# Image of a normal space under a closed and continuous map is normal

$p : X \to Y$ is continuous, closed and surjective, and $X$ is a normal space. Show $Y$ is normal.

There is a hint, which I'm trying to prove: show that if $U$ is open in $X$ and $p^{-1}(\{y\}) \subset U$, $y \in Y$, then there is a neighbourhood $W$ of $y$ such that $p^{-1}(W) \subset U$.

I have a candidate for $W$, namely $W=Y\setminus p(X \setminus U)$. I did prove that this $W$ is open, and that $p^{-1}(W) \subset U$, but I don't see how $y \in W$. I think this would require injectivity of $p$.

I have also shown that $y \in p(U)$ and that $W \subset p(U)$, so if also $W \supset p(U)$, then $y \in W$.

Can anyone help me?

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For the hint you have been given, you have given the correct set $W$. Note that as $p^{-1} [\{ y \}] \subseteq U$, then $p(x) \neq y$ for all $x \in X \setminus U$, which implies that $y \notin p [ X \setminus U ]$, or, equivalently, $y \in Y \setminus p [ X \setminus U ] = W$.

I would be tempted to attack this problem in a alightly different manner, noting that essentially by de Morgan's Laws, normality of a topological space $X$ is equivalent to the following:

Given open $U , V \subseteq X$ such that $U \cup V = X$ there are closed $E \subseteq U$ and $F \subseteq V$ such that $E \cup F = X$.

So let $U,V \subseteq Y$ be open sets such that $U \cup V = Y$. Then by continuity of $f$, $f^{-1}[U], f^{-1}[V]$ are open subsets of $X$, and $f^{-1}[U] \cup f^{-1}[V] = X$. As $X$ is normal the condition above implies that there are closed $E \subseteq f^{-1}[U]$ and $F \subseteq f^{-1}[V]$ such that $E \cup F = X$. It is easy to check that $f[E] \subseteq U$ and $f[F] \subseteq V$. As $f$ is a closed mapping, then $f[E],f[F]$ are closed subsets of $Y$, and by the surjectivity of $f$ it follows that $f[E] \cup f[F] = Y$. Thus $f[E],f[F]$ are as required.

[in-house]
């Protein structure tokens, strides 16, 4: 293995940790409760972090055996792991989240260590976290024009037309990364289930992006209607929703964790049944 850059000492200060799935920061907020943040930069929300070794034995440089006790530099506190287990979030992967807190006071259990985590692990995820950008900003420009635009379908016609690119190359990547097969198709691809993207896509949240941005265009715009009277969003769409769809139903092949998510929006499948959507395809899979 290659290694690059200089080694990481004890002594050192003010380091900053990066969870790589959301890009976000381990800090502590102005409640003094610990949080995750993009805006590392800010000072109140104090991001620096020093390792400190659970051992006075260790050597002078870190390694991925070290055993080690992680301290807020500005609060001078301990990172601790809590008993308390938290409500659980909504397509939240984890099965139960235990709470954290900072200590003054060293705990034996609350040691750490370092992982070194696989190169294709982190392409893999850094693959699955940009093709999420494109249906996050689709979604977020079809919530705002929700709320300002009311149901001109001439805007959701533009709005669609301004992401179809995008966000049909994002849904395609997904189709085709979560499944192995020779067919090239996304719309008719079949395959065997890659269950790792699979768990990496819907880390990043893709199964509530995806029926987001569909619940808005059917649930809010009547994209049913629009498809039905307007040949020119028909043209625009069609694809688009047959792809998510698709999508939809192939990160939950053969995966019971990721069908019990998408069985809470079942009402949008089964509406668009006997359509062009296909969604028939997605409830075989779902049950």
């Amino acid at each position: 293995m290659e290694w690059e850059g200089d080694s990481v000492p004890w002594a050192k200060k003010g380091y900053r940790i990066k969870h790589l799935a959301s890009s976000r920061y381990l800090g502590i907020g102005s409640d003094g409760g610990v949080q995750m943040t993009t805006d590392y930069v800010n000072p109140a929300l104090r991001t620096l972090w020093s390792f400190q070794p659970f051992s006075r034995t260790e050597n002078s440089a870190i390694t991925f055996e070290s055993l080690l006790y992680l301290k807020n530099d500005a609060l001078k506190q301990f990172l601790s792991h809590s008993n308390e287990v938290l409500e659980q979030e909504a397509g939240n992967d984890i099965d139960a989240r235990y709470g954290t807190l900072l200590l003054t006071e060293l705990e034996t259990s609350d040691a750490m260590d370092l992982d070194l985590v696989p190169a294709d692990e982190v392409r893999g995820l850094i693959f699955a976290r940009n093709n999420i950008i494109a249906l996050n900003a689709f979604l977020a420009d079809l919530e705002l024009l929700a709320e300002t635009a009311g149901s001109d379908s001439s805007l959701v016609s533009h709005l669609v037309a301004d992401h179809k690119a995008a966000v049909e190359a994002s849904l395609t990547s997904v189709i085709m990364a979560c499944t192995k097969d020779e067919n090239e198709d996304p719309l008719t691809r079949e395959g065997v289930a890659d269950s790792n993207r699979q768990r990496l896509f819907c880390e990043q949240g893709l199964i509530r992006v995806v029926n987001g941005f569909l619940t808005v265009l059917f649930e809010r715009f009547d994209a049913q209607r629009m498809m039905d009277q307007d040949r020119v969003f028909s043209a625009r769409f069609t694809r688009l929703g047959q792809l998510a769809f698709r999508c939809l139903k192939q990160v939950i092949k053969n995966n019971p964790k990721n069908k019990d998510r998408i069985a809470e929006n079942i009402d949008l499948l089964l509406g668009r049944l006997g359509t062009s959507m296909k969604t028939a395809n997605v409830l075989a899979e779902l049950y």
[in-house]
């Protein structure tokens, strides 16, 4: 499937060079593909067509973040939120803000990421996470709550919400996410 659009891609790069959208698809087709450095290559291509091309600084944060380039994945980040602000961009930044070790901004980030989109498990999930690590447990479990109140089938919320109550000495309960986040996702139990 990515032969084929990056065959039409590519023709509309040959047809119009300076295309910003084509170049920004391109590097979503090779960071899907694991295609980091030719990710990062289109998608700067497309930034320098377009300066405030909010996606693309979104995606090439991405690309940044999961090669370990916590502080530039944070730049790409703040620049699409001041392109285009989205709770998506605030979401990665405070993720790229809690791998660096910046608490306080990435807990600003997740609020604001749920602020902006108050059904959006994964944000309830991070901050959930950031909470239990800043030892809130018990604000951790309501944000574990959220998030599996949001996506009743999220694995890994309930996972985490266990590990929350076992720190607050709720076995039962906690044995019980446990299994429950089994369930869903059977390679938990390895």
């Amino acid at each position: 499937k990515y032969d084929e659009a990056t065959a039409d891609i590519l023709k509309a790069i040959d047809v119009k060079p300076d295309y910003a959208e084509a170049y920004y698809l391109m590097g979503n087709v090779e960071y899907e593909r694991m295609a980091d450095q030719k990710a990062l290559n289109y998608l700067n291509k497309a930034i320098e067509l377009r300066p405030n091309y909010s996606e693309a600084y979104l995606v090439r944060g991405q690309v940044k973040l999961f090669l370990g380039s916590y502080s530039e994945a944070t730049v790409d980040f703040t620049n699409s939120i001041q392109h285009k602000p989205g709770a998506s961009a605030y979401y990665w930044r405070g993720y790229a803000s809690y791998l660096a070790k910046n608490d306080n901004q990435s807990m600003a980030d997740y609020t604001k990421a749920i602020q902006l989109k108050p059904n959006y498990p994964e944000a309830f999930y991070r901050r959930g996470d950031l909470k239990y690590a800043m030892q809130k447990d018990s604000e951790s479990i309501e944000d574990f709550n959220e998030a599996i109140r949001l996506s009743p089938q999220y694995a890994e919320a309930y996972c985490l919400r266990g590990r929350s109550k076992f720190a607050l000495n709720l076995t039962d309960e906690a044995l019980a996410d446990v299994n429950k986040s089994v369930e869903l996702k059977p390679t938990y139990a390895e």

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Why go through all that hassle, when you can do as follows:

Let $p: X \rightarrow Y$ be a closed, continuous surjection. Now let $A,B$ be two disjoint closed subsets of $Y$. Because $X$ is normal, we can separate the closed disjoint sets $p^{-1}(A), p^{-1}(B)$ in $X$ by respective neighborhoods $U_1, U_2$. Now choose neighborhoods $V_1$ of $A$, and $V_2$ of $B$ s.t. $p^{-1}(V_1) \subset U_1$, and $p^{-1}(V_2) \subset U_2$. Then it follows that $V_1, V_2$ are disjoint. Hence, $Y$ is normal.

Note that in general, a continuous image of a normal space is not necessarily normal.

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This in fact means that the image of a Hausdorff space under a closed, continuous surjection is Hausdorff. This can be proved easily: just replace your closed subsets with points instead. – Libertron Jan 12 '13 at 19:34
does it work same for images of T4 space under closed continuous map is T4 – math Feb 21 '13 at 17:01
Yes, I believe it does. This sounds like a good exercise. Haha, actually a $T_4$-space is normal and Hausdorff, so of course it should work! – Libertron Apr 11 '13 at 21:24
I think dREaM means why can we take neighborhoods $V_i$ such that $p^{-1}(V_i)\subset U_i$, and I think it requires an additional argument, because of examples like the following: Take $U_1=[0,1)$, $U_2=(0,1]$, $Y=[0,1]$. We have obvious inclusions $\eta_i:U_i\to Y$, so take $X=U_1\sqcup U_2$, and $p=\eta_1\sqcup\eta_2$. Finally take $A=\{0\}$ and $B=\{1\}$, then everything else in your proof works just fine, except no such $V_i$ could be chosen, even if $Y$ is normal, and (I think) $p$ is a closed. – Ruian Chen Aug 25 '15 at 6:53
No, my $p$ is clearly not closed. I guess I am just trying to point out that, unlike Arthur Fischer's argument that brings open sets around, the argument that deals with closed sets requires some caution, as one no longer has $p(U_1\cap U_2)=p(U_1)\cap p(U_2)$. – Ruian Chen Aug 25 '15 at 7:58